# Problem with Stroke Transparency in Plotting Points

I have encountered a problem with the `alpha` color component when experimenting with plotting points to represent Collatz orbits. See Wikipedia: Collatz conjecture.

This code does what is expected:

``````# plots Collatz orbits for numbers 1 to width - 1
def setup():
size(360, 360)
background(0)
noLoop()
noFill()
strokeWeight(1)

# stroke with and without transparency
# stroke(255, 254) # -> misses some points
stroke(255, 255) # -> draws all points

noSmooth()

def draw():
# plot each x, y where is y is in the orbit of x
for x in range(1, width):
c = collatz(x)
for y in c:
point(x, y)

def collatz(n):
# returns Collatz orbit for n, as a list
c = [n]
# terminate orbit at 1
while n > 1:
if n % 2 == 0:
# even number
n //= 2
else:
# odd number
n = 3 * n + 1
c.append(n)
return c
``````

Here’s the result: Note this statement:

``````    stroke(255, 255) # -> draws all points
``````

If I comment out that statement and uncomment the previous one to use this statement, which reduces `alpha` to `254`, the result is quite different:

``````    stroke(255, 254) # -> misses some points
``````

The result becomes: Many points are missing.

I have performed much experimentation, and found ways to work around this problem. For instance, using squares consisting of a single point, utilizing fill with transparency and no stroke, produces the desired result. However, I would still like to understand why reducing the `alpha` component from `255` to `254`, when plotting points, causes the observed problem.

In case it matters, I am doing this on an old MacBook Air with El Capitan.

The title of this discussion was edited on July 20, 2021.

It seems this issue isn’t restricted to Python mode. These two code listings produce the same result (depicted below):

Java mode

``````size(360, 360);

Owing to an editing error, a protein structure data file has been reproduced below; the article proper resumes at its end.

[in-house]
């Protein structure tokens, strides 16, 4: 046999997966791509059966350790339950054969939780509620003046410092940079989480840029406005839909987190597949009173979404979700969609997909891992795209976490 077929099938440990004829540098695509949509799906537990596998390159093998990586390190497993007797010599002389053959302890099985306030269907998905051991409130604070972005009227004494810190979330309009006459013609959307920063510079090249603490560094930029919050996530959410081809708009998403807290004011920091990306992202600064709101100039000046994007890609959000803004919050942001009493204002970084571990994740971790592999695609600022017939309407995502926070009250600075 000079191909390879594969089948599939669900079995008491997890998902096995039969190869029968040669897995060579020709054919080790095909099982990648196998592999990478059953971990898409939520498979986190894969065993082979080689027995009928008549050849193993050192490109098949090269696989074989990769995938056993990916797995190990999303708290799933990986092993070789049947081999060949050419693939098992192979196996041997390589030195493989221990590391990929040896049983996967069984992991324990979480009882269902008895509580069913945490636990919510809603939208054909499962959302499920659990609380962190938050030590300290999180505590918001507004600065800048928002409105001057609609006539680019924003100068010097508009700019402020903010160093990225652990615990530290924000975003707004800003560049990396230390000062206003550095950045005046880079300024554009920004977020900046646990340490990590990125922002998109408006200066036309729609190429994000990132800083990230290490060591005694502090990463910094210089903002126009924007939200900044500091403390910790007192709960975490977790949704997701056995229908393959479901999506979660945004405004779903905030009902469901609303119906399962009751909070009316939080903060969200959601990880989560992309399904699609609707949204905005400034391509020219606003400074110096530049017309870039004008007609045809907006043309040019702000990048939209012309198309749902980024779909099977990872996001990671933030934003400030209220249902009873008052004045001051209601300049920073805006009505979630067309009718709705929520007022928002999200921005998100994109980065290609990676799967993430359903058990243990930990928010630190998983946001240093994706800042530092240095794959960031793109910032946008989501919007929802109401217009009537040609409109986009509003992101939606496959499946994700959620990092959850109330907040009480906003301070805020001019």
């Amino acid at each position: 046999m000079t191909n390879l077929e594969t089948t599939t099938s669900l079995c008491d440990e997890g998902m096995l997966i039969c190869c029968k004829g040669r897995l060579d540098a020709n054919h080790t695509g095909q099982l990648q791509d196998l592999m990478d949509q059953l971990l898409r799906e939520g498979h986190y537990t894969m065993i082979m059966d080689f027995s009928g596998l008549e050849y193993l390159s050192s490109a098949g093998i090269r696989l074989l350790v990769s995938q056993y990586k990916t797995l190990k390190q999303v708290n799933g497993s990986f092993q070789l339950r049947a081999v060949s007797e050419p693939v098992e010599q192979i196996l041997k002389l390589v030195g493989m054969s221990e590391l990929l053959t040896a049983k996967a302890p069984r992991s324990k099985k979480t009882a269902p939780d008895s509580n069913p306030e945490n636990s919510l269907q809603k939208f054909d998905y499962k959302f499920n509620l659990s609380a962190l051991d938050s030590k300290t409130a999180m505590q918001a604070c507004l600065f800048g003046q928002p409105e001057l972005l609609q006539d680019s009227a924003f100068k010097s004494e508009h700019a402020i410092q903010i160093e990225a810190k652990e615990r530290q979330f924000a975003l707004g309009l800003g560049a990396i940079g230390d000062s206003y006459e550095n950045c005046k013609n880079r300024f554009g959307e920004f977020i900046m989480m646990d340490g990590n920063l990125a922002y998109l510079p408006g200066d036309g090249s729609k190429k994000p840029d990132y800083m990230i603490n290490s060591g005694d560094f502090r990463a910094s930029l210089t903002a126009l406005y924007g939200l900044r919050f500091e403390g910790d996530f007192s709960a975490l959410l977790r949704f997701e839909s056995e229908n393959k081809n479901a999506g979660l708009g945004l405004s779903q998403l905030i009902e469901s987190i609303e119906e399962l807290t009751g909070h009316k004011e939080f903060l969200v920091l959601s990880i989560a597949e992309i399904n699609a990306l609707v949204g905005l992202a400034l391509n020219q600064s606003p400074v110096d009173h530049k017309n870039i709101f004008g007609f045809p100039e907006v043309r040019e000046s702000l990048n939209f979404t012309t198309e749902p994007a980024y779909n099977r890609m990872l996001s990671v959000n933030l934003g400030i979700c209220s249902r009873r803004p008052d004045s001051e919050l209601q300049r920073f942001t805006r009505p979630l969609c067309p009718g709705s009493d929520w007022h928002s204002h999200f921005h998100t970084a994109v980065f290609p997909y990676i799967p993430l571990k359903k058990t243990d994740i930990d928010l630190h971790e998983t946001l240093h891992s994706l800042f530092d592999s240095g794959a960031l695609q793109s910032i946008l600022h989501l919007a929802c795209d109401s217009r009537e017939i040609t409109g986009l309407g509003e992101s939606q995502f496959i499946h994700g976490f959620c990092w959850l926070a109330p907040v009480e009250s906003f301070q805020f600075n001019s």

background(0);
stroke(255, 254);
noSmooth();

for(int x=0; x<5000; x++) {
point(random(width), random(height));
}
``````

Python mode

``````size(360, 360)
background(0)
stroke(255, 254)
noSmooth()

for x in range(5000):
point(random(width), random(height))
``````

Interestingly, it’s the same areas of the screen (as your sketch) that are blank: I deleted the `noSmooth()`, which solved the problem – I figured it’s something to do with how Processing handles strokes. So I re-added `noSmooth()` and tried a `strokeCap(PROJECT)`, which works.

1 Like

Thanks, that does the job. Just to be safe, I took a close look to make sure it draws points at the correct pixels, rather than at neighboring ones, and it did place the points at the correct locations.

Yes, since it’s Jython, and Processing is based on Java, that seems to make sense.

Since p5.js is JavaScript, independent of Processing Java Mode, I translated it to p5.js. Here is the code without `strokeCap(PROJECT)`:

``````// Plot Collatz Orbits
function setup() {
createCanvas(360, 360);
background(0);
noLoop();
noFill();
strokeWeight(1);

// stroke with and without transparency
stroke(255, 254);
// stroke(255, 255);

noSmooth();
}

function draw() {
// plot each x, y where is y is in the orbit of x
for (let x = 1; x < width; x += 1) {
c = collatz(x);
for (let i = 0; i < c.length; i += 1) {
point(x, c[i]);
}
}
}

function collatz(n) {
// returns Collatz orbit for n, as an Array
let c = [n];
// terminate orbit at 1
while (n > 1) {
if (n % 2 == 0) {
// even number
n = n / 2;
} else {
// odd number
n = 3 * n + 1;
}
c.push(n);
}
return c;
}
``````

As expected, it also works.

1 Like

@javagar: Yes, @tabreturn is right.

FWIW It seems that `point` in the various ports of Processing doesn’t handle the cap in the same way.

I still think it is odd, that you see such a big difference between stroke(255, 255) and stroke(255, 254).
Since the Python version needs to be consistent with itself - maybe it is a bug?

In any case, the documentation of `point` in Processing.py ought to say something about caps.

1 Like

Yes, the sketch with `alpha` set to `254` should hardly look different from the one with `alpha` set to `255`.

I had tried much lower `alpha` values, with the same unfortunate results as with a value of `254`. I was plotting points using a variety `strokeWeight` settings, in order to play with translucent overlaps, and when I chose a `strokeWeight` of `1`, the problem became evident.